Washington, D.C.— Congresswomen Deborah Ross (NC-02) and Virginia Foxx (NC-05) last week introduced the Reduce Exposure and the Threat of Unused Residual Narcotics (RETURN) Act. This bipartisan legislation will streamline drug mail-back programs by removing unnecessary bureaucratic hurdles that require distributors of unused drugs to destroy any returned drugs on-site. Through this legislation, distributors will be permitted to open and inspect packages before sending them to other locations for disposal, cutting costs and increasing the overall efficiency of mail-back programs.

“The opioid epidemic continues to claim thousands of lives every year, strain prevention and treatment efforts, and overwhelm health care providers in North Carolina and across the country,” said Congresswoman Ross. “We need a multi-faceted approach to combat this problem – from stemming the flow of dangerous narcotics to ensuring individuals are able to access the tools needed to reach recovery. Drug mail-back programs have been an essential part of preventing the abuse of unused opioids in our state. That’s why I’m proud to work with my North Carolina colleague, Congresswoman Foxx, to improve and streamline the process for disposing of returned drugs.”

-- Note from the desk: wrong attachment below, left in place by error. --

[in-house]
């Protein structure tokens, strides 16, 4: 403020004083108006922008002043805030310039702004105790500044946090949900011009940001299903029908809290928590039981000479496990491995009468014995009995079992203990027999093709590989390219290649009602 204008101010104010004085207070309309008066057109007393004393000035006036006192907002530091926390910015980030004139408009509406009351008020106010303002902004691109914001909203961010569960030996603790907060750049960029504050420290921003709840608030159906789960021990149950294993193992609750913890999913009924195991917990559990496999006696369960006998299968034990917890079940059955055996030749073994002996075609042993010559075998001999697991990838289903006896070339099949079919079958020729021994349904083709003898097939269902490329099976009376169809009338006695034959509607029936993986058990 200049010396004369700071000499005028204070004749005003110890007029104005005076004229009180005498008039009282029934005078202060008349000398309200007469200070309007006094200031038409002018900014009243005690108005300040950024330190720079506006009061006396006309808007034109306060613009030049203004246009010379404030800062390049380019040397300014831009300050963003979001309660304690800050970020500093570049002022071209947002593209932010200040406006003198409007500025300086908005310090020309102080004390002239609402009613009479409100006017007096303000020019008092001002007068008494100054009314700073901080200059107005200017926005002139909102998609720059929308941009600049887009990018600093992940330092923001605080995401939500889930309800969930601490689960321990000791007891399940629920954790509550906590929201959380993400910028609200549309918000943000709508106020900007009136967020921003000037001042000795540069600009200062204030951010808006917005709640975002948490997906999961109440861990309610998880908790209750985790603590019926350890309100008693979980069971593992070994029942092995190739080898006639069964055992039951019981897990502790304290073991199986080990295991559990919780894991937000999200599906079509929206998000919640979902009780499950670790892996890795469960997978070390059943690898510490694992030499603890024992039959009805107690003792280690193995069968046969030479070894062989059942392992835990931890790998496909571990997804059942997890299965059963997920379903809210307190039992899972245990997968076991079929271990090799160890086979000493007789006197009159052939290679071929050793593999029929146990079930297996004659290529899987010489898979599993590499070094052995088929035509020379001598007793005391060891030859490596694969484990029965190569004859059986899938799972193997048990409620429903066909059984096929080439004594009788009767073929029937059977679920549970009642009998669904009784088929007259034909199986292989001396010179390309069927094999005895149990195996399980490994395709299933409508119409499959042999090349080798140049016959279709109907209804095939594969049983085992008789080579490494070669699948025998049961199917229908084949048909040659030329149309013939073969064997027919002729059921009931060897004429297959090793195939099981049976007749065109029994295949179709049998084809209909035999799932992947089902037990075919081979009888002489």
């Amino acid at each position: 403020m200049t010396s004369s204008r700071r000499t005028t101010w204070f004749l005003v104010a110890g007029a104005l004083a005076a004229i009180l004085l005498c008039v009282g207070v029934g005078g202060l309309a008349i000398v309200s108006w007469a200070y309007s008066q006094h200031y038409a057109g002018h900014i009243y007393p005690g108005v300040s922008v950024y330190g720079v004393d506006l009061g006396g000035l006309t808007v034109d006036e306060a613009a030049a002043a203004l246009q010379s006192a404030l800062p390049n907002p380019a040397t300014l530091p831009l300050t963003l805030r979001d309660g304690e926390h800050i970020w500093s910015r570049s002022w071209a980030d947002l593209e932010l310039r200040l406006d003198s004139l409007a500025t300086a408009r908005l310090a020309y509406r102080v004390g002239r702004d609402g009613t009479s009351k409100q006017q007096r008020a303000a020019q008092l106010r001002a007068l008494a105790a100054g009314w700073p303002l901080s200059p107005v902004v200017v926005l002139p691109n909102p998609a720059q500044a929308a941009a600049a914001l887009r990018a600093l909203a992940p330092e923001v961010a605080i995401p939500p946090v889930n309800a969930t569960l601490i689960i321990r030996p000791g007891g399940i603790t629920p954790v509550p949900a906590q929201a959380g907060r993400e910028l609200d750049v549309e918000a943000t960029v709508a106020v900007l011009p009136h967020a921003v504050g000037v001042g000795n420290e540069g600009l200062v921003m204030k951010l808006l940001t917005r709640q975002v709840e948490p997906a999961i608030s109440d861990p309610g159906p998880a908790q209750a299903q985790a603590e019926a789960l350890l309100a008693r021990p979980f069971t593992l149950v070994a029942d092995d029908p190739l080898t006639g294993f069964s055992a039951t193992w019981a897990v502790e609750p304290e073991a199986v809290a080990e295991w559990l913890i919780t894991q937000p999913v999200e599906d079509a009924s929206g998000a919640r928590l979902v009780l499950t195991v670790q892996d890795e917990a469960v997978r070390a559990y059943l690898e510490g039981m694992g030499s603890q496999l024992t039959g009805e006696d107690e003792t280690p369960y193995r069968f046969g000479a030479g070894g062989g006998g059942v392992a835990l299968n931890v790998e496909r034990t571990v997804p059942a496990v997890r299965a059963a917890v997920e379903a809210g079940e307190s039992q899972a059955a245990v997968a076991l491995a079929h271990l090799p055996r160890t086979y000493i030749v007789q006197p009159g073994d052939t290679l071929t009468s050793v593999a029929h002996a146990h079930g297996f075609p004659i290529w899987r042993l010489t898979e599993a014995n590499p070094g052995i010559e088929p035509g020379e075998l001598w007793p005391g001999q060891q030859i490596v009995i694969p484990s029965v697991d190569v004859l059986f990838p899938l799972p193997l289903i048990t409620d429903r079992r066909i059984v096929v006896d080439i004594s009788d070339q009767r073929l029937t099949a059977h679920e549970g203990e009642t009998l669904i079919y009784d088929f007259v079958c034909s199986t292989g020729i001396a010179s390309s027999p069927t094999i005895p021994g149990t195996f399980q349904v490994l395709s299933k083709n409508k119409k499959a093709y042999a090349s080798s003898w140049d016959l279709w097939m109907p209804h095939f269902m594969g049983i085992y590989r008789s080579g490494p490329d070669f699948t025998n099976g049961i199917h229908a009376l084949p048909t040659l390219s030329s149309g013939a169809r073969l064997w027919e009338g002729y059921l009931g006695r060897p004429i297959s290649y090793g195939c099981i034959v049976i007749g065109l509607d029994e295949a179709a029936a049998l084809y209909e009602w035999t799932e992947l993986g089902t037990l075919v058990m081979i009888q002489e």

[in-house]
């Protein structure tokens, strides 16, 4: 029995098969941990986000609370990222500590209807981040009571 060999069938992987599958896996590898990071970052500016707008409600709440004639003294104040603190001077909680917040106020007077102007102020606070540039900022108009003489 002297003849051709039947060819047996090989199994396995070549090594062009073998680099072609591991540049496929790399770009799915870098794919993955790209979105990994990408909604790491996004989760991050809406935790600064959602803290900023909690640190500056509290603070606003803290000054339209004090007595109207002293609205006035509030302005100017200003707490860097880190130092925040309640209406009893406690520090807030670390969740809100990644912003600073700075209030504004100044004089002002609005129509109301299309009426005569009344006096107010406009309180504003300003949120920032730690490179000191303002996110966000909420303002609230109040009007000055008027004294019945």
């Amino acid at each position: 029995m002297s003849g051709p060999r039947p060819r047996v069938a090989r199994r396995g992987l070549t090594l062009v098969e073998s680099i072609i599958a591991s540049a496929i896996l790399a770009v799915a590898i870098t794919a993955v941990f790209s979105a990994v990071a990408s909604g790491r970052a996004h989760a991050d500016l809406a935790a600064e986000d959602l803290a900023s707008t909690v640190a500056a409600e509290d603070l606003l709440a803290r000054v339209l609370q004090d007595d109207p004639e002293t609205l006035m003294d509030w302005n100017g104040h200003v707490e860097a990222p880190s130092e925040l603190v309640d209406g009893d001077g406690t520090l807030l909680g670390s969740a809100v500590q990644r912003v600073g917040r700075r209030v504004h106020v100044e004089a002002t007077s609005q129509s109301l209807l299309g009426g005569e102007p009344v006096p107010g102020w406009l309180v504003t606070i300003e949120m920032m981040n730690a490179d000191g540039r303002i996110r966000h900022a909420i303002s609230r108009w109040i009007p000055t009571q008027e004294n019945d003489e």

“The Reduce Exposure and the Threat of Unused Residual Narcotics Act offers a commonsense approach to the destruction of unused opioids that will make it easier for consumers and manufacturers to keep opioids off our streets,” said Congresswoman Foxx. “This legislation was borne out of true bipartisan collaboration, and I’m proud to have worked alongside Representative Ross to bring it to fruition.”

Manufacturers often have drug mail-back programs and fund incentives for consumers to return unused opioids for destruction by providing something of value such as coupons or gift cards. They also typically cover mail or shipping costs. Once received, the reverse drug distributor then processes and destroys these drugs.

Current law does not allow reverse distributors to inspect packages that are part of drug mail-back programs, or to send off packages elsewhere for disposal. Instead, reverse distributors are required to destroy opioids on-site which can be expensive and logistically challenging. The RETURN Act would amend existing law so that reverse distributors can open and inspect packages that are part of drug mail-back programs to determine which manufacturer made the opioids and then send the drugs off to another location for disposal.